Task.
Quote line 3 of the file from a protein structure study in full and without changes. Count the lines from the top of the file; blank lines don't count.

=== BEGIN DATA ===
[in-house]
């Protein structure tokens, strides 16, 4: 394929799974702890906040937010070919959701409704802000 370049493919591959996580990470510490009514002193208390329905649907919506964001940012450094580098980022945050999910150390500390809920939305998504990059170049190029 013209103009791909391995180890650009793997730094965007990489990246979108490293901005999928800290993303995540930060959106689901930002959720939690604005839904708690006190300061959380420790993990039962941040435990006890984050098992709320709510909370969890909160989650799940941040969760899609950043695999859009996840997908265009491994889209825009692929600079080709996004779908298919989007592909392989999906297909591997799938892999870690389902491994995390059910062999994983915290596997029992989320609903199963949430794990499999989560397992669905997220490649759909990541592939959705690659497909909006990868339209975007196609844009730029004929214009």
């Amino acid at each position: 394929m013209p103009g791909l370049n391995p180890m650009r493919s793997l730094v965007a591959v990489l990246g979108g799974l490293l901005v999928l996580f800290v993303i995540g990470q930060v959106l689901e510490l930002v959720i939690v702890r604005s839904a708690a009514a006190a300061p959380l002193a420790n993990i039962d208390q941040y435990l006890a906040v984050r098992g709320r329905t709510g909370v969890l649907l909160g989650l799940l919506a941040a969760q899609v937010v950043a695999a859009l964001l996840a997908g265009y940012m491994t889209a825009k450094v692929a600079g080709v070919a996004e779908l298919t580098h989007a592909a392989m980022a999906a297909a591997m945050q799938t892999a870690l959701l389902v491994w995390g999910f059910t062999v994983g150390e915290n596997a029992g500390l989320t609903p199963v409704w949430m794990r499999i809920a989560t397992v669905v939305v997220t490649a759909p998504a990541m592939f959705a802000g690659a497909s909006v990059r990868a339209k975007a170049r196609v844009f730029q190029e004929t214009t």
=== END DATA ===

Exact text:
């Amino acid at each position: 394929m013209p103009g791909l370049n391995p180890m650009r493919s793997l730094v965007a591959v990489l990246g979108g799974l490293l901005v999928l996580f800290v993303i995540g990470q930060v959106l689901e510490l930002v959720i939690v702890r604005s839904a708690a009514a006190a300061p959380l002193a420790n993990i039962d208390q941040y435990l006890a906040v984050r098992g709320r329905t709510g909370v969890l649907l909160g989650l799940l919506a941040a969760q899609v937010v950043a695999a859009l964001l996840a997908g265009y940012m491994t889209a825009k450094v692929a600079g080709v070919a996004e779908l298919t580098h989007a592909a392989m980022a999906a297909a591997m945050q799938t892999a870690l959701l389902v491994w995390g999910f059910t062999v994983g150390e915290n596997a029992g500390l989320t609903p199963v409704w949430m794990r499999i809920a989560t397992v669905v939305v997220t490649a759909p998504a990541m592939f959705a802000g690659a497909s909006v990059r990868a339209k975007a170049r196609v844009f730029q190029e004929t214009t």